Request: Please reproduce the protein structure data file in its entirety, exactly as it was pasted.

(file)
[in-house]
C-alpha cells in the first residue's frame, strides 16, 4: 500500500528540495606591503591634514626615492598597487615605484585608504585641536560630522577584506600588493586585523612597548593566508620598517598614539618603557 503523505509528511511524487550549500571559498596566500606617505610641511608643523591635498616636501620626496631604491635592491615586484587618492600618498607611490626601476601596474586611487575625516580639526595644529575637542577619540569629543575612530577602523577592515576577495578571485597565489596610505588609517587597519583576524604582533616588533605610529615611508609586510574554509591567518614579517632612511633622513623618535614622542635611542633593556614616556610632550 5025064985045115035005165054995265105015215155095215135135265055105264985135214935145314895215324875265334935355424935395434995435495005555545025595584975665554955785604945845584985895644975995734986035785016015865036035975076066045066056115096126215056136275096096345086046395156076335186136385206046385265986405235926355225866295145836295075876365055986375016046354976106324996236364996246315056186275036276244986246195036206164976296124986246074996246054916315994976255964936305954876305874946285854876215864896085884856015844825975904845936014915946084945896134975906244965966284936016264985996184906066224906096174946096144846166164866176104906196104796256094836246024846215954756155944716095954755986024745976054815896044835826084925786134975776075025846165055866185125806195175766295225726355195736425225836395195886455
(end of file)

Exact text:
[in-house]
C-alpha cells in the first residue's frame, strides 16, 4: 500500500528540495606591503591634514626615492598597487615605484585608504585641536560630522577584506600588493586585523612597548593566508620598517598614539618603557 503523505509528511511524487550549500571559498596566500606617505610641511608643523591635498616636501620626496631604491635592491615586484587618492600618498607611490626601476601596474586611487575625516580639526595644529575637542577619540569629543575612530577602523577592515576577495578571485597565489596610505588609517587597519583576524604582533616588533605610529615611508609586510574554509591567518614579517632612511633622513623618535614622542635611542633593556614616556610632550 5025064985045115035005165054995265105015215155095215135135265055105264985135214935145314895215324875265334935355424935395434995435495005555545025595584975665554955785604945845584985895644975995734986035785016015865036035975076066045066056115096126215056136275096096345086046395156076335186136385206046385265986405235926355225866295145836295075876365055986375016046354976106324996236364996246315056186275036276244986246195036206164976296124986246074996246054916315994976255964936305954876305874946285854876215864896085884856015844825975904845936014915946084945896134975906244965966284936016264985996184906066224906096174946096144846166164866176104906196104796256094836246024846215954756155944716095954755986024745976054815896044835826084925786134975776075025846165055866185125806195175766295225726355195736425225836395195886455